Friday, 6 April 2012

Passion Flowers


Lily Crucifix window in Long Melford Church, Suffolk, c 1350

I'm aware of a reluctance to write about Holy Week and the Passion. In conversations I've been having recently I've realised how difficult it is to talk about the Cross and Resurrection of Jesus without separating them - poor, temporal creatures that we are, we have no choice really. The other day someone remarked that "the reality offered by words is sequential, not holistic" and the truth of that has stayed with me. In becoming incarnate Christ stepped into the boundaries of time. His birth, ministry, death, rising and ascension had to be played out sequentially; but it's actually all one movement: God "met us in his son and brought us home", as the Anglican prayer puts it. Liturgically we need to split up the events too, but there's a danger: we can focus so much on Christ's suffering on the Cross that we see it as an end in itself (and all kinds of skewed, punitive theology can come from that). But to forget the betrayal and the pain is to fail to see just how outrageously gratuitous and undeserved that "peace be with you" of Resurrection is; how unconditional is the Love that not only moves the stars but comes in solidarity to undergo the very worst we can suffer or do to one another, and to heal it.

So here's a Lily Crucifix, unique (as I understand it) to English mediaeval art, a more holistic narrative of the Passion than one made in sequential words. The wood of the Cross can't wait: it already bursts forth in flower. The image comes from a notion that the Annunciation and Good Friday happened on the same date (it does occur some years, but we still split them up). So the joy of the Incarnation - "he hath put down the mighty from their seat and hath exalted the humble and meek" - is there in the humility and meekness of the Servant King. The flowers are Easter lilies too!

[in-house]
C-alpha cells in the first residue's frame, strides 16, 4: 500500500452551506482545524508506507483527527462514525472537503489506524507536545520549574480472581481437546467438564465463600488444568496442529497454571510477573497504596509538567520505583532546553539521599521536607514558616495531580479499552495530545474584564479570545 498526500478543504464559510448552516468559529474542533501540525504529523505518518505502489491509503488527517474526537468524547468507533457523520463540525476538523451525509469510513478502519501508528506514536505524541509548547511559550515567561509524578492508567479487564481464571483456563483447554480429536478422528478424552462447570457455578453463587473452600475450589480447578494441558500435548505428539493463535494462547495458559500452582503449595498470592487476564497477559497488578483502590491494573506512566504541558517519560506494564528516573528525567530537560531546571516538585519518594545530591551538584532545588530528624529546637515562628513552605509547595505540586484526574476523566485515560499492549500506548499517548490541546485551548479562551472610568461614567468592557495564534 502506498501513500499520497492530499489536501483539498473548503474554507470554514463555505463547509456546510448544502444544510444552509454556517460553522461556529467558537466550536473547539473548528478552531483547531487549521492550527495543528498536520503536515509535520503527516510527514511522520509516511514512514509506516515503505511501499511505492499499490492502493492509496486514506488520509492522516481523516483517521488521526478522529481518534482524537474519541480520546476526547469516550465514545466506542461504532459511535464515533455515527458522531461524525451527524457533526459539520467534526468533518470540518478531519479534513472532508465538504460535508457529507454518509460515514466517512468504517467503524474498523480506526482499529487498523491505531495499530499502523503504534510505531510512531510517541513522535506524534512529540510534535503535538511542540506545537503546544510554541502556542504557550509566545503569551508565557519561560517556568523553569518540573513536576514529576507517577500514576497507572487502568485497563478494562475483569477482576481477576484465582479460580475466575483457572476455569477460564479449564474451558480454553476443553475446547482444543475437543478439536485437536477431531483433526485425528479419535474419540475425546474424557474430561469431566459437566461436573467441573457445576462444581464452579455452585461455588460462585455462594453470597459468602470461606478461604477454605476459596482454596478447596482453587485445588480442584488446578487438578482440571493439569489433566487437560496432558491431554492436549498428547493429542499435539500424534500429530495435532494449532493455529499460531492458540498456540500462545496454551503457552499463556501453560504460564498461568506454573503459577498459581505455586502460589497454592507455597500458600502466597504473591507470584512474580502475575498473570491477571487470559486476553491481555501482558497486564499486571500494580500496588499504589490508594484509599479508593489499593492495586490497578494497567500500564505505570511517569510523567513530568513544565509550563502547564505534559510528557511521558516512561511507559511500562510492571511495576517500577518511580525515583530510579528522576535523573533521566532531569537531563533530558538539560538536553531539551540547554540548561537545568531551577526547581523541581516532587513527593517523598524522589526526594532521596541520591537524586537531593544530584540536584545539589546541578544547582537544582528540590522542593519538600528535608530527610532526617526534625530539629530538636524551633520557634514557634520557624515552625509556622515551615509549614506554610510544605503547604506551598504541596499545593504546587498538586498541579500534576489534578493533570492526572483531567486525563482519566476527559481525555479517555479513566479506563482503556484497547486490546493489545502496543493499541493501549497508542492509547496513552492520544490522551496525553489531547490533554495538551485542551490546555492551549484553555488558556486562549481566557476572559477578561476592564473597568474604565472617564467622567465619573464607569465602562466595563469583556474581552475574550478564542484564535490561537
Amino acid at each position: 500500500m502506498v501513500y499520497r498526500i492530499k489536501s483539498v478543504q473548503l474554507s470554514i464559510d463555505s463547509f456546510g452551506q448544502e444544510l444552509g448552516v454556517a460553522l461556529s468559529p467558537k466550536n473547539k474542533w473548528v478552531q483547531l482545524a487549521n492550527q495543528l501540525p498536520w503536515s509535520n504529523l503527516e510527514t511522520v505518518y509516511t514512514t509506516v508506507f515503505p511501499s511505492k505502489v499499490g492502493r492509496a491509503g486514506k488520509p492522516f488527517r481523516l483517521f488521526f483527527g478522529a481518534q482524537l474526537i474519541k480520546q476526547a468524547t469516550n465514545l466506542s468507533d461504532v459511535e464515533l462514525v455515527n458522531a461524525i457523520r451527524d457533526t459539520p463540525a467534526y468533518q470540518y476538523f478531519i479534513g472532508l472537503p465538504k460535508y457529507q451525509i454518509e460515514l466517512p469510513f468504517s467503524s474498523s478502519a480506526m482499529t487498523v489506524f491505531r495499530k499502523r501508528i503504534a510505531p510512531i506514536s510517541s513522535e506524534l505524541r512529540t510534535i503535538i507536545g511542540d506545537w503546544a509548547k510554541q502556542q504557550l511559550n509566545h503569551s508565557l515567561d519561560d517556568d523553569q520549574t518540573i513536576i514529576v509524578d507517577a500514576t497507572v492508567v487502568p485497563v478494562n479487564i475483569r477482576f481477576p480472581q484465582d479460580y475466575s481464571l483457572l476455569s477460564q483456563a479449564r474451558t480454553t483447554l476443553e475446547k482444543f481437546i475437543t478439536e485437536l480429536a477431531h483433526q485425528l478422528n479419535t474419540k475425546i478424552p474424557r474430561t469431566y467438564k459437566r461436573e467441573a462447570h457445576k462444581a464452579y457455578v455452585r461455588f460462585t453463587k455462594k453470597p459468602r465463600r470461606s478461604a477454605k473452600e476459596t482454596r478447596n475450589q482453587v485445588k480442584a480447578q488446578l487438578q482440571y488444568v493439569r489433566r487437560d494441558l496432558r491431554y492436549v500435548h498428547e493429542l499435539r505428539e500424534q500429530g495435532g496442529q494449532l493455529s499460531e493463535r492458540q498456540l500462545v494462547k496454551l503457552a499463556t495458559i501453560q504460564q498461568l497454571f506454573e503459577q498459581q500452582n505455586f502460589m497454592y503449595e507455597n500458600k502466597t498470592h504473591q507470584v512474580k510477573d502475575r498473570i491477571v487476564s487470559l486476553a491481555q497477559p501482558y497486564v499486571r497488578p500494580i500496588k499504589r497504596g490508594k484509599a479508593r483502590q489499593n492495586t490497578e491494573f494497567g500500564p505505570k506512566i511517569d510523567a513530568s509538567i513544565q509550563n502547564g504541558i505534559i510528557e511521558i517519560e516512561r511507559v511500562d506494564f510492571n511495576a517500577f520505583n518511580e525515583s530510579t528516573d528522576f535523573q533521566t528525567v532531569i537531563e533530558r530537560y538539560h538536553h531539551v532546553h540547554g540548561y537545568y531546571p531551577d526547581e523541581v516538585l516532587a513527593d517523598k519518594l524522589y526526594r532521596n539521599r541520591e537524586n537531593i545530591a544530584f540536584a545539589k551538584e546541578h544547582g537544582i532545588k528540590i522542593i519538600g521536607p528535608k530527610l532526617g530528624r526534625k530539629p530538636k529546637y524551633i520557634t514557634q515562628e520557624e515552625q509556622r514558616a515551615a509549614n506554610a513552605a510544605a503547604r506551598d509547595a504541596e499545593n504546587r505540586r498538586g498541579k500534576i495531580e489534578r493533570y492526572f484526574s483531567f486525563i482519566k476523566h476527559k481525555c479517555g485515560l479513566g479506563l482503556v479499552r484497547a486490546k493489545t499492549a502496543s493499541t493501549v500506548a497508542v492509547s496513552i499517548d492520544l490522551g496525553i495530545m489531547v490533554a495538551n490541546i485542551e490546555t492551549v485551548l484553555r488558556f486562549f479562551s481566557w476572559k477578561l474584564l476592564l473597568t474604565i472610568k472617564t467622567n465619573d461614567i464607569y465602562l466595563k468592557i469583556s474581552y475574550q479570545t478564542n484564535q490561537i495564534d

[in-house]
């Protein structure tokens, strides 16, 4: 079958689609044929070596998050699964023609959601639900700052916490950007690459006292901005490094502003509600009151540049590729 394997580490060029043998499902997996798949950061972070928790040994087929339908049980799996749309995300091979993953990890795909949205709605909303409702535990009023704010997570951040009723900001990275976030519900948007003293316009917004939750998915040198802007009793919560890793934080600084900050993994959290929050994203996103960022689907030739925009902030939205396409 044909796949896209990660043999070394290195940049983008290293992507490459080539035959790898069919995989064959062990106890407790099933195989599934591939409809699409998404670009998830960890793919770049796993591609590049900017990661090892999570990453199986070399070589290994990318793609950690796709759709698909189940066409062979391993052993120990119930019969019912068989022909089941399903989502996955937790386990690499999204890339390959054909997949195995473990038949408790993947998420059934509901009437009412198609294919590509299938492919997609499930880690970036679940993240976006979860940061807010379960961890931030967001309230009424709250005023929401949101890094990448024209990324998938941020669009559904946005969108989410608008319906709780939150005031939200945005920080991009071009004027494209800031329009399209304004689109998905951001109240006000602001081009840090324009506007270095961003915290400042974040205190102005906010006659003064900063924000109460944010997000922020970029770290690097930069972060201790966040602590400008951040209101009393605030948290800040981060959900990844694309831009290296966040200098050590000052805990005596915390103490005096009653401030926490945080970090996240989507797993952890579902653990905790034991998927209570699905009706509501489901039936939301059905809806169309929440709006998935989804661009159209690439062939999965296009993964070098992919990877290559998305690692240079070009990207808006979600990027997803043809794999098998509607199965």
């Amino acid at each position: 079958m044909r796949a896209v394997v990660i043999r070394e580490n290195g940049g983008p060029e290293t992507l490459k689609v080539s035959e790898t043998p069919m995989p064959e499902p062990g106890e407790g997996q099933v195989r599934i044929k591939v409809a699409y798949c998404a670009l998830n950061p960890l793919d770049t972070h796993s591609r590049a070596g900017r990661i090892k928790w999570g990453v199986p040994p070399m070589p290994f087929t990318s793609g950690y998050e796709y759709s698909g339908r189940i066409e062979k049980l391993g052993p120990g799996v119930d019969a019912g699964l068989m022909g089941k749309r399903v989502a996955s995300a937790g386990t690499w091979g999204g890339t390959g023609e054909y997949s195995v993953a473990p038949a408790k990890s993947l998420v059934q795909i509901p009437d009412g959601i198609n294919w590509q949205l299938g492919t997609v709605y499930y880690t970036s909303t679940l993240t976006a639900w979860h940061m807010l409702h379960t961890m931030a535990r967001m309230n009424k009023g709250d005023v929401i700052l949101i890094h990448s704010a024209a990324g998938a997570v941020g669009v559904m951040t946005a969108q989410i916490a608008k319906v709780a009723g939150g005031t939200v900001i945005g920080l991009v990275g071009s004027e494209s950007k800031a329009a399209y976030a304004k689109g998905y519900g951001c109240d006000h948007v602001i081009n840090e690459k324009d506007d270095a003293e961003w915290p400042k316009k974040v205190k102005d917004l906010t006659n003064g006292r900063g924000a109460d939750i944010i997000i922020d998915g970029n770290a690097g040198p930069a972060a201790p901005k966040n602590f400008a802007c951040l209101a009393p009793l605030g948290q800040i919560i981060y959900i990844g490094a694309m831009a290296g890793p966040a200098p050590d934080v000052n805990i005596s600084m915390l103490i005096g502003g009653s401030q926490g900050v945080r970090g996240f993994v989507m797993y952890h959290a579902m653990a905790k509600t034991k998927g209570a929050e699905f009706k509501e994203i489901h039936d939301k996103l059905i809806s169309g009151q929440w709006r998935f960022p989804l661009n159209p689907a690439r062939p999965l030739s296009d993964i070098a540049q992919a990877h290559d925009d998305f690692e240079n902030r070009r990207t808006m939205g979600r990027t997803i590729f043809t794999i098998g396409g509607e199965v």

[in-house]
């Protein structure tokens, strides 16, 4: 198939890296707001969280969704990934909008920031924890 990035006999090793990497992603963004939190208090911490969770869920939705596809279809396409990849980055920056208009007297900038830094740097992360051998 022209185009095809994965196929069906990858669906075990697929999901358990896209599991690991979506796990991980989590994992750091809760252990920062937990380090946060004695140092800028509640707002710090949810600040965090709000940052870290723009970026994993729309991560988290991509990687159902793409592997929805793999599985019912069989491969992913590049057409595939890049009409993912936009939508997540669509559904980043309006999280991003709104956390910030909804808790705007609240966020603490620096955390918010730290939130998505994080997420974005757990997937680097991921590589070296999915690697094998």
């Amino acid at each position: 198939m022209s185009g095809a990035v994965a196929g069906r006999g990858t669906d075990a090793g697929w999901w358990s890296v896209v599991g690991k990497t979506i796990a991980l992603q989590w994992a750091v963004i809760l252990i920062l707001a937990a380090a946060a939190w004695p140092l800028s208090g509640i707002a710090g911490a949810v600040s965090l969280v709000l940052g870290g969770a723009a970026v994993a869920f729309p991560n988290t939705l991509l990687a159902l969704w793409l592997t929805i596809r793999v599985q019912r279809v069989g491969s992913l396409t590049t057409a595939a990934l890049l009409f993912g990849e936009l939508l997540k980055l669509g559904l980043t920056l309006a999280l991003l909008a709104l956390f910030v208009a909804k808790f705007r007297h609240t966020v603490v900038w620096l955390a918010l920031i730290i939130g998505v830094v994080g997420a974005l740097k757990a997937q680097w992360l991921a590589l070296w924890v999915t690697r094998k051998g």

Last night as the Mass of the Lord's Supper began the choir sang:

Nos autem gloriari opportet in cruce Domini nostri Iesu Christ: in quo est salus, vita, et resurrectio nostra: per quem salvati et liberati sumus.


We ought (literally, it will bring us safe to harbour) to glory in the cross of our Lord Jesus Christ: in whom is healing, life and our resurrection: by whom we are made whole and set free.

To glory in the Cross! This would be scandalous if we split up the drama of passion and resurrection. But I believe the image of the flowering crucifix invites us to look at the Cross through the lens of Easter - the only way we can, actually - and then we may indeed glory.


Another image of the Cross which speaks to me is over 400 years older than the Long Melford window. On the reverse of the High Cross at Clonmacnoise in Ireland Christ reigns victorious over death, holding a cross and a flowering bough. Carved all over are scenes from his life on earth, and of him in heaven. All is one. His pose, dare I say, is reminiscent of Osiris, perhaps testament to the earliest arrival of Christianity in these islands from the East? Maybe in those early days Christ was seen to embody some of the attributes of Osiris in Egyptian mythology: named the "Lord of Love", the merciful judge, the one who descends into the underworld so that new life may burst forth.

Life indeed bursts forth around the crucufied and risen Christ: the Clonmacnoise cross is full of it! People, animals, vegetation, fabulous creatures... Life in all its abundance; extravagant, gratuitous, unconditional, costly gift. "Behold, I make all things new!"

All things! Here's a prayer by Jim Cotter:

In times of despair, O God, rain showers of gentleness upon us, that we may be kindly one to another and also to ourselves.  Renew in us the spirit of hope.  Even in the depths of the darkness, may we hear the approach of the One who harrows hell and greets even Judas with a kiss.

And words from the Orthodox Easter celebration:

Let NONE fear death, for the death of the Saviour has set us free!

Happy Easter!

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